WIDE RANGE OF PARTIES
All 120 seats in the Knesset, Israel's parliament, are up for grabs. A total of over 40 parties will compete, including large front-runners, ultra-Orthodox religious parties, Arab factions and fringe movements like the Pirate and Simply Love parties.
Only a handful are expected to garner the 3.25% of the vote necessary to break the electoral threshold and earn the minimum four seats in parliament. Ten parties made up the last Knesset.
Israeli elections tend to have robust turnout. Election day is a national holiday, a measure aimed at encouraging participation. The last elections, in 2015, saw a 72% voter turnout, the highest percentage since 1999, but below the 77% average since Israel first went to the polls in 1949, a year after independence.
Arab voters, who make up 20 percent of the electorate, are threatening to boycott the election, accusing Netanyahu of inciting against them. That could have the unintended effect of helping the prime minister win a new term.
WINNER TAKE ... MAYBE NOTHING
No Israeli party has ever won an outright majority, which forces the larger parties to form blocs with smaller allies.
After the election, Israel's president will meet with party heads and select the party he believes is most capable of forming a coalition. That party, usually but not always the largest faction, then has four weeks to form a coalition. A new government will be given a four-year term, but disagreements between coalition parties often result in early elections.
Should neither a right-wing nor left-wing bloc be able to form a coalition, Israel could face the prospect of a second election in November.
Jerusalem, Apr 4(AP/UNB) — In a charged election campaign that has been heavy on insults and short on substance, Israel's conflict with the Palestinians has been notably absent from the discourse.
Prime Minister Benjamin Netanyahu's ruling Likud Party has offered no plan for what many believe is the country's most existential problem. His main challenger in the April 9 vote speaks vaguely of "separation," while Netanyahu's hard-line partners speak openly of the once unthinkable idea of annexing all or parts of the West Bank. Talk of a Palestinian state, the international community's preferred solution for the past two decades, is non-existent.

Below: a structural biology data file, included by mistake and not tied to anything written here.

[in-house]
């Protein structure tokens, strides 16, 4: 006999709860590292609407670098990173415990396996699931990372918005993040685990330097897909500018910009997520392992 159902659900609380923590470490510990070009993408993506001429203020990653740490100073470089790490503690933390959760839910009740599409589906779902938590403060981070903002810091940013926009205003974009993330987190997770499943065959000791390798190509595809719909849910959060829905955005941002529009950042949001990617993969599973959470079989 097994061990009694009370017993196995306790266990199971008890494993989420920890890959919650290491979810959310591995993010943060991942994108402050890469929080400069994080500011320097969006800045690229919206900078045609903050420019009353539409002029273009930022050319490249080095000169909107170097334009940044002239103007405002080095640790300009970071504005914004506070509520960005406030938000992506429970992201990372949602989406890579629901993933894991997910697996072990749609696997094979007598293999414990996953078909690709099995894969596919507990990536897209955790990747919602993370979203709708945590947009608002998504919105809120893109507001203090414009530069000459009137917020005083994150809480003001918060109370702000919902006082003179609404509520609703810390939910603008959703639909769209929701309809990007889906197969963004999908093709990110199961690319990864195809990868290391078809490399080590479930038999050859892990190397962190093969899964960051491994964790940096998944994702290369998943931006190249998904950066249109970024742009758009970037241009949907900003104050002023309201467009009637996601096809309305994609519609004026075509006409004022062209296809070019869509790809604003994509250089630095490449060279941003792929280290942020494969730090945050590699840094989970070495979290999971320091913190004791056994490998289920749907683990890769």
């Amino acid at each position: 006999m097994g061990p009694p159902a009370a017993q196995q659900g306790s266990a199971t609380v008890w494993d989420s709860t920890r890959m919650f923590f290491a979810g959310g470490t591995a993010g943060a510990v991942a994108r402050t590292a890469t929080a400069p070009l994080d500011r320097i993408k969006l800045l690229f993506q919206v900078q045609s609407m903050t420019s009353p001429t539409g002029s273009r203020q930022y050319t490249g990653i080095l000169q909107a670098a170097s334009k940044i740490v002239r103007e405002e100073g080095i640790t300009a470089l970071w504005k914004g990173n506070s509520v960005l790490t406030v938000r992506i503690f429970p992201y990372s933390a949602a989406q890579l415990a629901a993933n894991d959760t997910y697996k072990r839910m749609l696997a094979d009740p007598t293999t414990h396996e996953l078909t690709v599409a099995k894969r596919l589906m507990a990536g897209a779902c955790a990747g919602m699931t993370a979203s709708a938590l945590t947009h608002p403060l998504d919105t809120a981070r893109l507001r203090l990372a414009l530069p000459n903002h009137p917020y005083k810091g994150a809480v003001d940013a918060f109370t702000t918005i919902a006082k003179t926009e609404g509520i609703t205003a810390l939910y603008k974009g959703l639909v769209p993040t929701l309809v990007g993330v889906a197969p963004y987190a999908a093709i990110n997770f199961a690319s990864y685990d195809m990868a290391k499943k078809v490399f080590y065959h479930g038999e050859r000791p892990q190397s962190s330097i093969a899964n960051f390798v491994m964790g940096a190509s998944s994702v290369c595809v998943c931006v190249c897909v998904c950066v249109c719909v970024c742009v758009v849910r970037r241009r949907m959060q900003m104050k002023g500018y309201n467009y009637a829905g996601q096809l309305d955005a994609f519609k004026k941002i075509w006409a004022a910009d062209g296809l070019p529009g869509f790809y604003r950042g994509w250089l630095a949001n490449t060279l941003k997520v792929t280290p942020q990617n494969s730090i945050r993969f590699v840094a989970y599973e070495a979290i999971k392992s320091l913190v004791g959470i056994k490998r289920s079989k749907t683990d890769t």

It is a far cry from past elections, when peace with the Palestinians was the central issue for voters. This apparent lack of interest reflects widespread disillusionment in Israel over years of failed peace efforts.
But it also is a testament to Netanyahu's success in sidelining the issue. Capitalizing on internal Palestinian divisions and promoting sometimes contradictory policies, Netanyahu has succeeded in managing the conflict without addressing the bigger issue of how two intertwined peoples will live together in the future. Strong backing from the Trump administration has given him an extra boost.
"The peace track is currently in a coma," said Shmuel Rosner, a senior fellow at the Jewish People Policy Institute. "There's not much hope for a viable solution to be revived in the near future, so people can just keep pushing it aside until someday it comes back to haunt them."
Netanyahu took office in early 2009 and under heavy pressure from then-President Barack Obama reluctantly stated his support for an independent Palestinian state, albeit with many conditions, which were rejected.
Things quickly went downhill, and serious peace talks never took place during Obama's time in office.
Throughout his tenure, Netanyahu has repeatedly cast blame on the Palestinians, accusing President Mahmoud Abbas, who seeks a negotiated settlement with Israel, of incitement and promoting "terror." At the same time, he has maintained behind-the-scenes security cooperation with Abbas' forces in the West Bank in a joint struggle against the Hamas militant group.
In the Hamas-controlled Gaza Strip, Netanyahu has engaged in frequent rounds of fighting, but is also conducting behind-the-scenes negotiations with his bitter enemy in hopes of maintaining calm.
The Trump administration has further sidelined the Palestinians by cutting hundreds of millions of dollars in aid and recognizing Jerusalem as Israel's capital, prompting the Palestinians to sever ties with the U.S. A long-promised peace plan, which the White House says will be released after the election, faces dim prospects, if it is even released.
With the peace process in a deep freeze, it is perhaps no surprise that none of the major Israeli parties are talking about the Palestinians.